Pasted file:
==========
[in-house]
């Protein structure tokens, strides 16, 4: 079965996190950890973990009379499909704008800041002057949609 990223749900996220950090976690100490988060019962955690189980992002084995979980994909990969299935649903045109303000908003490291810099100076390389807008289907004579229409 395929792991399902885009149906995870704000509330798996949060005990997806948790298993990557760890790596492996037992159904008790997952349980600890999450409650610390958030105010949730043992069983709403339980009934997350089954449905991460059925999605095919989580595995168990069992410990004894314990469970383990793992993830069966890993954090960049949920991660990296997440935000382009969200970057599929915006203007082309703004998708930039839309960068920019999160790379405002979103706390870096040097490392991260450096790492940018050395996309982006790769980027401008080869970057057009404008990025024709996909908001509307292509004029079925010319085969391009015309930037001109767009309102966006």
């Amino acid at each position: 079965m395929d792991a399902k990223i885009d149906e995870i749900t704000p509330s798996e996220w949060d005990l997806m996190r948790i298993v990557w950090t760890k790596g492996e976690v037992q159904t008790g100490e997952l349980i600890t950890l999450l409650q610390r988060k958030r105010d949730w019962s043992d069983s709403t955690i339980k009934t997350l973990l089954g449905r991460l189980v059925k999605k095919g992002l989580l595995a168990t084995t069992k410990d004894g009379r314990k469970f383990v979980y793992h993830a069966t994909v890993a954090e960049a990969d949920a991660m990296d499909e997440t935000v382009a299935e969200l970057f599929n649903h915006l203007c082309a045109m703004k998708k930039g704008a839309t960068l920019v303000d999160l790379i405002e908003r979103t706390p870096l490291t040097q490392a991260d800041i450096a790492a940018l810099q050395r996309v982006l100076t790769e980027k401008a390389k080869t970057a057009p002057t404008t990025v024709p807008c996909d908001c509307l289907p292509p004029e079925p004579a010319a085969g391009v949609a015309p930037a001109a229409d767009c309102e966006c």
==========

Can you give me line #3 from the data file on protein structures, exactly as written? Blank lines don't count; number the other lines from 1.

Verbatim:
């Amino acid at each position: 079965m395929d792991a399902k990223i885009d149906e995870i749900t704000p509330s798996e996220w949060d005990l997806m996190r948790i298993v990557w950090t760890k790596g492996e976690v037992q159904t008790g100490e997952l349980i600890t950890l999450l409650q610390r988060k958030r105010d949730w019962s043992d069983s709403t955690i339980k009934t997350l973990l089954g449905r991460l189980v059925k999605k095919g992002l989580l595995a168990t084995t069992k410990d004894g009379r314990k469970f383990v979980y793992h993830a069966t994909v890993a954090e960049a990969d949920a991660m990296d499909e997440t935000v382009a299935e969200l970057f599929n649903h915006l203007c082309a045109m703004k998708k930039g704008a839309t960068l920019v303000d999160l790379i405002e908003r979103t706390p870096l490291t040097q490392a991260d800041i450096a790492a940018l810099q050395r996309v982006l100076t790769e980027k401008a390389k080869t970057a057009p002057t404008t990025v024709p807008c996909d908001c509307l289907p292509p004029e079925p004579a010319a085969g391009v949609a015309p930037a001109a229409d767009c309102e966006c």